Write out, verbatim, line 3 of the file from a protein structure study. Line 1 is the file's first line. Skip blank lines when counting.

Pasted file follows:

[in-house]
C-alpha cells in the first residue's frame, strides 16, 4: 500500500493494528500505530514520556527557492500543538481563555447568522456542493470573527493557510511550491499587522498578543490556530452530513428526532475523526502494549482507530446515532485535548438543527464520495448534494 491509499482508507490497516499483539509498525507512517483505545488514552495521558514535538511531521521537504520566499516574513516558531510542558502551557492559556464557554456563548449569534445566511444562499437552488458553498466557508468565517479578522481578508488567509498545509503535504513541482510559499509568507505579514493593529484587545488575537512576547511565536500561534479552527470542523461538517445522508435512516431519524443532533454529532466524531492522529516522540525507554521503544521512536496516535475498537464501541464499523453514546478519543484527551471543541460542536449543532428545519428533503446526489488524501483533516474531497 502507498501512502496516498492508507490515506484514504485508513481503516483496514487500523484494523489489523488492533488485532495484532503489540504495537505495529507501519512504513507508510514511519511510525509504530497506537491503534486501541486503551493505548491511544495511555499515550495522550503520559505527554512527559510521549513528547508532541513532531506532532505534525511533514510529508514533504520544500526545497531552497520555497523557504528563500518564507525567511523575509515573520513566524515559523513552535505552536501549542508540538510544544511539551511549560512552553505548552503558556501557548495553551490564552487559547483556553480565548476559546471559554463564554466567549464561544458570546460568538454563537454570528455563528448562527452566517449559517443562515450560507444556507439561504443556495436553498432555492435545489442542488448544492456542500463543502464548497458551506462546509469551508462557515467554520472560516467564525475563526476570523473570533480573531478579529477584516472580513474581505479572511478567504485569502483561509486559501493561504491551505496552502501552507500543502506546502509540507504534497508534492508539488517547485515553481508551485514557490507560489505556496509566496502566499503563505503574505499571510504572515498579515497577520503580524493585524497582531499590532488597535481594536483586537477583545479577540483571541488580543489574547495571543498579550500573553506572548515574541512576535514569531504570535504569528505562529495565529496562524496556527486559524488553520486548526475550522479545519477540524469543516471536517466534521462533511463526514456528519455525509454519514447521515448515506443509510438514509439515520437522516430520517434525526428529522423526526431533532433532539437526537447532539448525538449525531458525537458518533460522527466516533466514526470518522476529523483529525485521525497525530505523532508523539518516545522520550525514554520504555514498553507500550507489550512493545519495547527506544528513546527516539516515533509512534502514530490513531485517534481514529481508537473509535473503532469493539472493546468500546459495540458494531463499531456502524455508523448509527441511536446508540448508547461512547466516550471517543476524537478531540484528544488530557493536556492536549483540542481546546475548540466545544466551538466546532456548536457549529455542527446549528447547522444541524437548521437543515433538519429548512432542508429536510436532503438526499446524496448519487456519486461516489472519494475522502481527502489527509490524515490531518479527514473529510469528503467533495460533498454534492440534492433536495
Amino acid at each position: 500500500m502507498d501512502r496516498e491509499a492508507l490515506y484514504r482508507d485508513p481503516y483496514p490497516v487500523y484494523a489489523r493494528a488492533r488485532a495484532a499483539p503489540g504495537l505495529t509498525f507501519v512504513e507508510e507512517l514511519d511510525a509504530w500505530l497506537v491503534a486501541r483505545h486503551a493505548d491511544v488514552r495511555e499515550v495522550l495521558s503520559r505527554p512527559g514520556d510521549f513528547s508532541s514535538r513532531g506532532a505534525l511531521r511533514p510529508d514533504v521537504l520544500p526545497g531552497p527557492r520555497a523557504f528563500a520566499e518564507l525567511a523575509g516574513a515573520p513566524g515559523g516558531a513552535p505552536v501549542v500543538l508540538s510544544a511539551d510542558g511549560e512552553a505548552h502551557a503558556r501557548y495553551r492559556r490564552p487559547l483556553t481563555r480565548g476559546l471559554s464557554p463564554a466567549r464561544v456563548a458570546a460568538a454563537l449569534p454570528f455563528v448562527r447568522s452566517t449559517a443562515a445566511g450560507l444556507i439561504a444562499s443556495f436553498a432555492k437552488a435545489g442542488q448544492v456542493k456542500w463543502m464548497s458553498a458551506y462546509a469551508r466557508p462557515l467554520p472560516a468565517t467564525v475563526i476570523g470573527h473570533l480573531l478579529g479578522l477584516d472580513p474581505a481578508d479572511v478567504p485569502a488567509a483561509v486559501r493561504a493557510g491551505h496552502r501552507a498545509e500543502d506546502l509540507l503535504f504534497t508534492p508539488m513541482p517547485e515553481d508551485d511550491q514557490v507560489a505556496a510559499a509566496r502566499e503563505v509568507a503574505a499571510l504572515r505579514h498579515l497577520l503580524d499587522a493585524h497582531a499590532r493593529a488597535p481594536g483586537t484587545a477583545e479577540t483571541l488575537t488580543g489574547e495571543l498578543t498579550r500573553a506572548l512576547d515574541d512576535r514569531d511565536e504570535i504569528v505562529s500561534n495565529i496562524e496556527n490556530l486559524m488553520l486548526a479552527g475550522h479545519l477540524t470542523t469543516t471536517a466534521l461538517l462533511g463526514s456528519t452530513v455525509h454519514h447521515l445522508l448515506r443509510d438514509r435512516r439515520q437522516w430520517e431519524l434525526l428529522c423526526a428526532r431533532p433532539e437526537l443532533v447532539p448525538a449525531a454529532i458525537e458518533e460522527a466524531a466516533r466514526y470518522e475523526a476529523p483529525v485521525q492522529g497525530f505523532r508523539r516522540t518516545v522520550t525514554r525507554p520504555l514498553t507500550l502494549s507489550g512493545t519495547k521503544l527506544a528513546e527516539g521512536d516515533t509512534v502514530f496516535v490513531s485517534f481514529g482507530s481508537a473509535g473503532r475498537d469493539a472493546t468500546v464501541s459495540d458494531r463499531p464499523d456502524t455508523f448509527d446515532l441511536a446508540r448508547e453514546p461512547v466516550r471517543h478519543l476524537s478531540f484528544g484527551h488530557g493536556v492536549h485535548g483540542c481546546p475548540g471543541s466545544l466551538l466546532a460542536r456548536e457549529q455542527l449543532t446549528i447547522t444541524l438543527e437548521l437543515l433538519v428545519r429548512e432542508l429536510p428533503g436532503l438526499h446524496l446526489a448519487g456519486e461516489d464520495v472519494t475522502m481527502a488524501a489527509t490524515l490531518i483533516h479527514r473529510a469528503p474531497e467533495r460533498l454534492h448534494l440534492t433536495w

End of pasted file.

Amino acid at each position: 500500500m502507498d501512502r496516498e491509499a492508507l490515506y484514504r482508507d485508513p481503516y483496514p490497516v487500523y484494523a489489523r493494528a488492533r488485532a495484532a499483539p503489540g504495537l505495529t509498525f507501519v512504513e507508510e507512517l514511519d511510525a509504530w500505530l497506537v491503534a486501541r483505545h486503551a493505548d491511544v488514552r495511555e499515550v495522550l495521558s503520559r505527554p512527559g514520556d510521549f513528547s508532541s514535538r513532531g506532532a505534525l511531521r511533514p510529508d514533504v521537504l520544500p526545497g531552497p527557492r520555497a523557504f528563500a520566499e518564507l525567511a523575509g516574513a515573520p513566524g515559523g516558531a513552535p505552536v501549542v500543538l508540538s510544544a511539551d510542558g511549560e512552553a505548552h502551557a503558556r501557548y495553551r492559556r490564552p487559547l483556553t481563555r480565548g476559546l471559554s464557554p463564554a466567549r464561544v456563548a458570546a460568538a454563537l449569534p454570528f455563528v448562527r447568522s452566517t449559517a443562515a445566511g450560507l444556507i439561504a444562499s443556495f436553498a432555492k437552488a435545489g442542488q448544492v456542493k456542500w463543502m464548497s458553498a458551506y462546509a469551508r466557508p462557515l467554520p472560516a468565517t467564525v475563526i476570523g470573527h473570533l480573531l478579529g479578522l477584516d472580513p474581505a481578508d479572511v478567504p485569502a488567509a483561509v486559501r493561504a493557510g491551505h496552502r501552507a498545509e500543502d506546502l509540507l503535504f504534497t508534492p508539488m513541482p517547485e515553481d508551485d511550491q514557490v507560489a505556496a510559499a509566496r502566499e503563505v509568507a503574505a499571510l504572515r505579514h498579515l497577520l503580524d499587522a493585524h497582531a499590532r493593529a488597535p481594536g483586537t484587545a477583545e479577540t483571541l488575537t488580543g489574547e495571543l498578543t498579550r500573553a506572548l512576547d515574541d512576535r514569531d511565536e504570535i504569528v505562529s500561534n495565529i496562524e496556527n490556530l486559524m488553520l486548526a479552527g475550522h479545519l477540524t470542523t469543516t471536517a466534521l461538517l462533511g463526514s456528519t452530513v455525509h454519514h447521515l445522508l448515506r443509510d438514509r435512516r439515520q437522516w430520517e431519524l434525526l428529522c423526526a428526532r431533532p433532539e437526537l443532533v447532539p448525538a449525531a454529532i458525537e458518533e460522527a466524531a466516533r466514526y470518522e475523526a476529523p483529525v485521525q492522529g497525530f505523532r508523539r516522540t518516545v522520550t525514554r525507554p520504555l514498553t507500550l502494549s507489550g512493545t519495547k521503544l527506544a528513546e527516539g521512536d516515533t509512534v502514530f496516535v490513531s485517534f481514529g482507530s481508537a473509535g473503532r475498537d469493539a472493546t468500546v464501541s459495540d458494531r463499531p464499523d456502524t455508523f448509527d446515532l441511536a446508540r448508547e453514546p461512547v466516550r471517543h478519543l476524537s478531540f484528544g484527551h488530557g493536556v492536549h485535548g483540542c481546546p475548540g471543541s466545544l466551538l466546532a460542536r456548536e457549529q455542527l449543532t446549528i447547522t444541524l438543527e437548521l437543515l433538519v428545519r429548512e432542508l429536510p428533503g436532503l438526499h446524496l446526489a448519487g456519486e461516489d464520495v472519494t475522502m481527502a488524501a489527509t490524515l490531518i483533516h479527514r473529510a469528503p474531497e467533495r460533498l454534492h448534494l440534492t433536495w